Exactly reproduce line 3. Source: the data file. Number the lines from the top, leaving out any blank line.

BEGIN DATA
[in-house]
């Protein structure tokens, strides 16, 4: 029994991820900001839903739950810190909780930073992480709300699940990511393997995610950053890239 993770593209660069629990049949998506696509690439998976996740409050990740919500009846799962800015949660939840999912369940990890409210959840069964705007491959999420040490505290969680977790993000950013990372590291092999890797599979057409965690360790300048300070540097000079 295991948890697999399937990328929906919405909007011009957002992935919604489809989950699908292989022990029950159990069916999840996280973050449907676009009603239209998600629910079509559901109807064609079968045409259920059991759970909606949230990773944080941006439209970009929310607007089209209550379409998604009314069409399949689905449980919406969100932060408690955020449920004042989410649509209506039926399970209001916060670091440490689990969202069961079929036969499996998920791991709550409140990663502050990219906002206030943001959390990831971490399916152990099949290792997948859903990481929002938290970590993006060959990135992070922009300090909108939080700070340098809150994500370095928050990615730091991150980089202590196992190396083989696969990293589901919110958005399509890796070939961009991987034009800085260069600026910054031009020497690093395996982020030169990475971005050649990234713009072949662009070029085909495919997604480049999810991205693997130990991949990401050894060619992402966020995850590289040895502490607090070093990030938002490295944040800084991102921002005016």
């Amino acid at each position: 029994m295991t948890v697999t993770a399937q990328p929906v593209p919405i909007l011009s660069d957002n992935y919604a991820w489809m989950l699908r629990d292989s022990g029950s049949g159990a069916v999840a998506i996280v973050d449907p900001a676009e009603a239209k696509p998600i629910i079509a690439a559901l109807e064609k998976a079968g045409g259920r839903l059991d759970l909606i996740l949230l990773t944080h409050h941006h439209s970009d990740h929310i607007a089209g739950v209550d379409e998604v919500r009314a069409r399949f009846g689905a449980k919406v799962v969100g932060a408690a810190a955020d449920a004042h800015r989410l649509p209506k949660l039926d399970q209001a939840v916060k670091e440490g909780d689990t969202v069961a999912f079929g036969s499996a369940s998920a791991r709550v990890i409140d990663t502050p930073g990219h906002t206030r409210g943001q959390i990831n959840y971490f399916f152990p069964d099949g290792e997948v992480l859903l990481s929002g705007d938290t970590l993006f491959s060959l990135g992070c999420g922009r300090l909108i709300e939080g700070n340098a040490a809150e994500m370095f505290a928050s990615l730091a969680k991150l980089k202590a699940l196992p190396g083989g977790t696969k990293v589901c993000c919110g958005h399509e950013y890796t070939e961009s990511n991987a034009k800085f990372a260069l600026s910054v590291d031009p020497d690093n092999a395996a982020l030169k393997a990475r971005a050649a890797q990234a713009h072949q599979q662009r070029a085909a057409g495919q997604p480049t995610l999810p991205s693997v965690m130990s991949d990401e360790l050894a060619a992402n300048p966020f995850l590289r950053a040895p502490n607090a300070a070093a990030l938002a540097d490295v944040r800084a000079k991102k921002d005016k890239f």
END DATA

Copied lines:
């Amino acid at each position: 029994m295991t948890v697999t993770a399937q990328p929906v593209p919405i909007l011009s660069d957002n992935y919604a991820w489809m989950l699908r629990d292989s022990g029950s049949g159990a069916v999840a998506i996280v973050d449907p900001a676009e009603a239209k696509p998600i629910i079509a690439a559901l109807e064609k998976a079968g045409g259920r839903l059991d759970l909606i996740l949230l990773t944080h409050h941006h439209s970009d990740h929310i607007a089209g739950v209550d379409e998604v919500r009314a069409r399949f009846g689905a449980k919406v799962v969100g932060a408690a810190a955020d449920a004042h800015r989410l649509p209506k949660l039926d399970q209001a939840v916060k670091e440490g909780d689990t969202v069961a999912f079929g036969s499996a369940s998920a791991r709550v990890i409140d990663t502050p930073g990219h906002t206030r409210g943001q959390i990831n959840y971490f399916f152990p069964d099949g290792e997948v992480l859903l990481s929002g705007d938290t970590l993006f491959s060959l990135g992070c999420g922009r300090l909108i709300e939080g700070n340098a040490a809150e994500m370095f505290a928050s990615l730091a969680k991150l980089k202590a699940l196992p190396g083989g977790t696969k990293v589901c993000c919110g958005h399509e950013y890796t070939e961009s990511n991987a034009k800085f990372a260069l600026s910054v590291d031009p020497d690093n092999a395996a982020l030169k393997a990475r971005a050649a890797q990234a713009h072949q599979q662009r070029a085909a057409g495919q997604p480049t995610l999810p991205s693997v965690m130990s991949d990401e360790l050894a060619a992402n300048p966020f995850l590289r950053a040895p502490n607090a300070a070093a990030l938002a540097d490295v944040r800084a000079k991102k921002d005016k890239f």